An item often litigated in employment discrimination cases is whether an action an employer takes amounts to an "adverse employment action." In Kelleher v Wal-Mart Stores, Inc, (8thCir, March 31, 2016, Kelly, J.), that was the topic as the defendant Wal-Mart Stores was granted summary judgment as to all of the plaintiff's claims (disability discrimination, failure-to-accommodate, retaliation, and harassment).
The plaintiff, Kathy Kelleher, began working for Wal-Mart in 1995 as a truck unloader. After about 2 years, she then switched to stocker, working the overnight third shift. In 1997, Kelleher was diagnosed with Multiple Sclerosis (MS), which she verbally reported to her supervisors that her physician imposed a work restriction of no ladder use (ladder use was necessary to perform one or more essential functions of a stocker). For the next few years, Kelleher submitted several requests for accommodation (RFA's). IN June 2011, Wal-Mart's Accommodations Services Center manager determined that Kelleher's restrictions did not allow her to perform the essential functions of a stocker and she was later moved to the overnight cashier position as that position's functions seemed to align with her restrictions.
Kelleher expressed fear that the new overnight cashier position would be more difficult because of her speech and eyesight and because she was nervous customers would make comments about her. However, Kelleher did not provide any medical documentation evidencing that she could not perform the duties of her new position. After she became a cashier, Kelleher continued to perform stocking duties within her restriction of no ladder use and allowed her to refrain from cashiering while continuing to stock.
Kelleher alleged that a change in her performance reviews indicated retaliatory treatment and that after she submitted her accommodation request in June 2011, store management began harassing her by forcing her to work alone, giving her assignments that were difficult, rolling their eyes at her and acting exasperated when she walked by, ostracizing her, holding her to a higher standard than other employees, and by giving her twice the workload of other employees.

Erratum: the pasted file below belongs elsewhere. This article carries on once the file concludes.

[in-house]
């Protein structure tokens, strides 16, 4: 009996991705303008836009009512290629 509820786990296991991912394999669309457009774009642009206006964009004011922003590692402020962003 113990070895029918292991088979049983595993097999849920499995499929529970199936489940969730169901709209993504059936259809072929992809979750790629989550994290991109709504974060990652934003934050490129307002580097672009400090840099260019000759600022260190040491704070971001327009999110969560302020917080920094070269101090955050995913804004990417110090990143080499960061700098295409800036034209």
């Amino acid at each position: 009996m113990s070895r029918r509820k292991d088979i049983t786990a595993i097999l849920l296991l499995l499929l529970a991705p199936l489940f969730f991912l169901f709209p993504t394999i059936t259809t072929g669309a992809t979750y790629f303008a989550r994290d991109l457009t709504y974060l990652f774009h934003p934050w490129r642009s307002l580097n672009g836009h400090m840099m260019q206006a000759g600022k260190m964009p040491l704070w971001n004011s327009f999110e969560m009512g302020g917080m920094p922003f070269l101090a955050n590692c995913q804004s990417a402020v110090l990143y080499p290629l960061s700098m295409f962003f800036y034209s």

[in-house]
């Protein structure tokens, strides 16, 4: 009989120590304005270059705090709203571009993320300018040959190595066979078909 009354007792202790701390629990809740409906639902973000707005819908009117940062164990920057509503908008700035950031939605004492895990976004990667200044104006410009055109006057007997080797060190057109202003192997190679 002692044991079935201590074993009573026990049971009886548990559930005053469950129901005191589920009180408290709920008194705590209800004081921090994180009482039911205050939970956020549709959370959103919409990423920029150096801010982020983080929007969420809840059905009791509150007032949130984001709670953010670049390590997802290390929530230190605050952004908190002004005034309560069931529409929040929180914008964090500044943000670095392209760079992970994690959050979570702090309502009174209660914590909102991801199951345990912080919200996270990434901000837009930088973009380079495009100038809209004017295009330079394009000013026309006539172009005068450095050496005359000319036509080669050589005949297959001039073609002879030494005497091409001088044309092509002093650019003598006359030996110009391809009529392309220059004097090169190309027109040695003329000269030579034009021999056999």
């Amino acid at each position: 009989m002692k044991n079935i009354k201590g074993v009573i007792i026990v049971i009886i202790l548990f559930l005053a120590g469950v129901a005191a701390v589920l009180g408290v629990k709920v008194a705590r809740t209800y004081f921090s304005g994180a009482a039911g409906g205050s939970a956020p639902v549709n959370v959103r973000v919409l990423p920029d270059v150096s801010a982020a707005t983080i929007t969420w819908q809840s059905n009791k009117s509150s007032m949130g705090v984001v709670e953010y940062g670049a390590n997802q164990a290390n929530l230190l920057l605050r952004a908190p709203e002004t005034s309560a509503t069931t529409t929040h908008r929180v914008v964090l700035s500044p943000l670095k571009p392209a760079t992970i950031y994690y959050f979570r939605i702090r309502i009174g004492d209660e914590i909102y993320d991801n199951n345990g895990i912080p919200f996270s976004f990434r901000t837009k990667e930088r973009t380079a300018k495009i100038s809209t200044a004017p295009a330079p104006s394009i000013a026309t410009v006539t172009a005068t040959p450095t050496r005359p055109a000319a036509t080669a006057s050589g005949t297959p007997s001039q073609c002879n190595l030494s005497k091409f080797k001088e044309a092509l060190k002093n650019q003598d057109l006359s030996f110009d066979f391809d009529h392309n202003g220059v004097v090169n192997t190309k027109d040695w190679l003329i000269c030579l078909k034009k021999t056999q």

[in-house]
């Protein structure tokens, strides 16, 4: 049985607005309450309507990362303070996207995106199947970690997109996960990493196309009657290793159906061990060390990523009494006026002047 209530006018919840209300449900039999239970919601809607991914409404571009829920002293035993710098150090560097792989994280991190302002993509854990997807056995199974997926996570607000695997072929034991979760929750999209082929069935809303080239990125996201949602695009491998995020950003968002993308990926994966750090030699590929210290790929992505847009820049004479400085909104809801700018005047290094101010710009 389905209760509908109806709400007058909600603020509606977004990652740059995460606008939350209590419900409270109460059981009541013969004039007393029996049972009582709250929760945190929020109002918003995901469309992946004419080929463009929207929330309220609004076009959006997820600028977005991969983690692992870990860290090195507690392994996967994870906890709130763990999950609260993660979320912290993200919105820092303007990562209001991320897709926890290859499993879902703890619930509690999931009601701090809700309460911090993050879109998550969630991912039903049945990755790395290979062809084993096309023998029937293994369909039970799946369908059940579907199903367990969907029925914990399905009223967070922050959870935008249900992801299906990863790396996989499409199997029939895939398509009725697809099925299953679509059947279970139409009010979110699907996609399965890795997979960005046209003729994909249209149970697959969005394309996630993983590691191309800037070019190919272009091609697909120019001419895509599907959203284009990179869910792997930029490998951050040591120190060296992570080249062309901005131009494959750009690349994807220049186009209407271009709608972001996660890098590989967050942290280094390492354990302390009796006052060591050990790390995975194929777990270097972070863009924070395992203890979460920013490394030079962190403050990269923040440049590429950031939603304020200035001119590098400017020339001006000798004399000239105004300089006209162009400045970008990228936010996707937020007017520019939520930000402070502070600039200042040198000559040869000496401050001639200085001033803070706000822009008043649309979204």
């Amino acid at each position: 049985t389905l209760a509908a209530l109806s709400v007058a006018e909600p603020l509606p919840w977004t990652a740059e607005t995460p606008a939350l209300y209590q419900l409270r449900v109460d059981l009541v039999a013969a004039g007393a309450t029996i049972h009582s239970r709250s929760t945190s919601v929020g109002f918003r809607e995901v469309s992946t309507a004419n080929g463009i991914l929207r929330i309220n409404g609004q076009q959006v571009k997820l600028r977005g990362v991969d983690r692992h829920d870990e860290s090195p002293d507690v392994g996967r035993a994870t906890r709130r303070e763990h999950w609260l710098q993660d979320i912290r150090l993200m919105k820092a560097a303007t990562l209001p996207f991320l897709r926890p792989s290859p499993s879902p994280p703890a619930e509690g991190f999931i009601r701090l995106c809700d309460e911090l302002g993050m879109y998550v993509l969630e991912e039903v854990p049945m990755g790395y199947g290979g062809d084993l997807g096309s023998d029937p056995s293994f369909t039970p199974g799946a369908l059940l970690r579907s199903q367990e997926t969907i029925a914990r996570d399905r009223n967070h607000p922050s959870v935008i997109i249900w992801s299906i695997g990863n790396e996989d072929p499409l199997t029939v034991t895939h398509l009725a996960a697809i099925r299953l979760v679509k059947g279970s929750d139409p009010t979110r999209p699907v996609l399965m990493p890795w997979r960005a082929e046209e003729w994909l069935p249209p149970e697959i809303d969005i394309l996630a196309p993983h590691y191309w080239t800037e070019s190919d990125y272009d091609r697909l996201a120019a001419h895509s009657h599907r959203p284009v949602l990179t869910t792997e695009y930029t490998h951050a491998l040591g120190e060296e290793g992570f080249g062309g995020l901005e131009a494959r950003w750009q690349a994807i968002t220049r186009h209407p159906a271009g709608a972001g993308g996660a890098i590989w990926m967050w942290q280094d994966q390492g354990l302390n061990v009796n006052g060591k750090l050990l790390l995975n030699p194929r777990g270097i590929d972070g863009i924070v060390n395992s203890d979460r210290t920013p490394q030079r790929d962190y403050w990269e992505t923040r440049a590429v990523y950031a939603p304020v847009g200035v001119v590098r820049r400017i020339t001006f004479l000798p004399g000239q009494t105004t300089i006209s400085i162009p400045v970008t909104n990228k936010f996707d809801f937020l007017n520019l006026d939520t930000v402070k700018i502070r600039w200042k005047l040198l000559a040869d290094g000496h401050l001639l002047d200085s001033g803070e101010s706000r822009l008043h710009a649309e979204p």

Disability Discrimination and Failure to Accommodate
For Kelleher to have established a prima facie case of discrimination based on disability, she had to show that she had (1) a qualifying disability, (2) qualifications to perform the essential functions of her position with or without reasonable accommodation, and (3) an adverse employment action due to her disability. Both parties agreed that Kelleher is disabled withing the meaning of the ADA, but they did dispute whether she was qualified for her position, but the court did not have to address that issue because they decided that she did not suffer an adverse employment action, the third prong. After all, Kelleher conceded that the overnight cashier position is less strenuous than stocking and it was accompanied by a $.20/hour raise. The court did note that a transfer to a new position may be considered an adverse employment action if the plaintiff cannot perform the responsibilities of the new position due to disability. Thus, because Kelleher could not show an adverse employment action, both her discrimination and failure to accommodate claims fell.